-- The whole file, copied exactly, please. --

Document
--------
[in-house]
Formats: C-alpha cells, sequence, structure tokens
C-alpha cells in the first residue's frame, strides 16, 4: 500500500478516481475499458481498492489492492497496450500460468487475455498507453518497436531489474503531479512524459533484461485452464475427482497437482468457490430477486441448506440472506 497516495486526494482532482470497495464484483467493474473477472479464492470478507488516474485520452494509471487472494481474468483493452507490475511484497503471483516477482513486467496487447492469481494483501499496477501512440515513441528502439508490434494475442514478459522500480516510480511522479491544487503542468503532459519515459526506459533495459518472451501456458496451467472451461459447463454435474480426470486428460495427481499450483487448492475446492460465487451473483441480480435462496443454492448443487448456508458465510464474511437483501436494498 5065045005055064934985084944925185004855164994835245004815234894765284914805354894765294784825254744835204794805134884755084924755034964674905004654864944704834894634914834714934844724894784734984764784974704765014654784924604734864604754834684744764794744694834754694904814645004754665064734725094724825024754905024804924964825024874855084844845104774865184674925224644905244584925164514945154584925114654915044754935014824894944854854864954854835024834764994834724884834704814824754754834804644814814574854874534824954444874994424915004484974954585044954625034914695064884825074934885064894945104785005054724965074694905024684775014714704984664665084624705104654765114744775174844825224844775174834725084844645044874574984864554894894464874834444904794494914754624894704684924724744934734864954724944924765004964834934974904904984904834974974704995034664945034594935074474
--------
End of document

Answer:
[in-house]
Formats: C-alpha cells, sequence, structure tokens
C-alpha cells in the first residue's frame, strides 16, 4: 500500500478516481475499458481498492489492492497496450500460468487475455498507453518497436531489474503531479512524459533484461485452464475427482497437482468457490430477486441448506440472506 497516495486526494482532482470497495464484483467493474473477472479464492470478507488516474485520452494509471487472494481474468483493452507490475511484497503471483516477482513486467496487447492469481494483501499496477501512440515513441528502439508490434494475442514478459522500480516510480511522479491544487503542468503532459519515459526506459533495459518472451501456458496451467472451461459447463454435474480426470486428460495427481499450483487448492475446492460465487451473483441480480435462496443454492448443487448456508458465510464474511437483501436494498 5065045005055064934985084944925185004855164994835245004815234894765284914805354894765294784825254744835204794805134884755084924755034964674905004654864944704834894634914834714934844724894784734984764784974704765014654784924604734864604754834684744764794744694834754694904814645004754665064734725094724825024754905024804924964825024874855084844845104774865184674925224644905244584925164514945154584925114654915044754935014824894944854854864954854835024834764994834724884834704814824754754834804644814814574854874534824954444874994424915004484974954585044954625034914695064884825074934885064894945104785005054724965074694905024684775014714704984664665084624705104654765114744775174844825224844775174834725084844645044874574984864554894894464874834444904794494914754624894704684924724744934734864954724944924765004964834934974904904984904834974974704995034664945034594935074474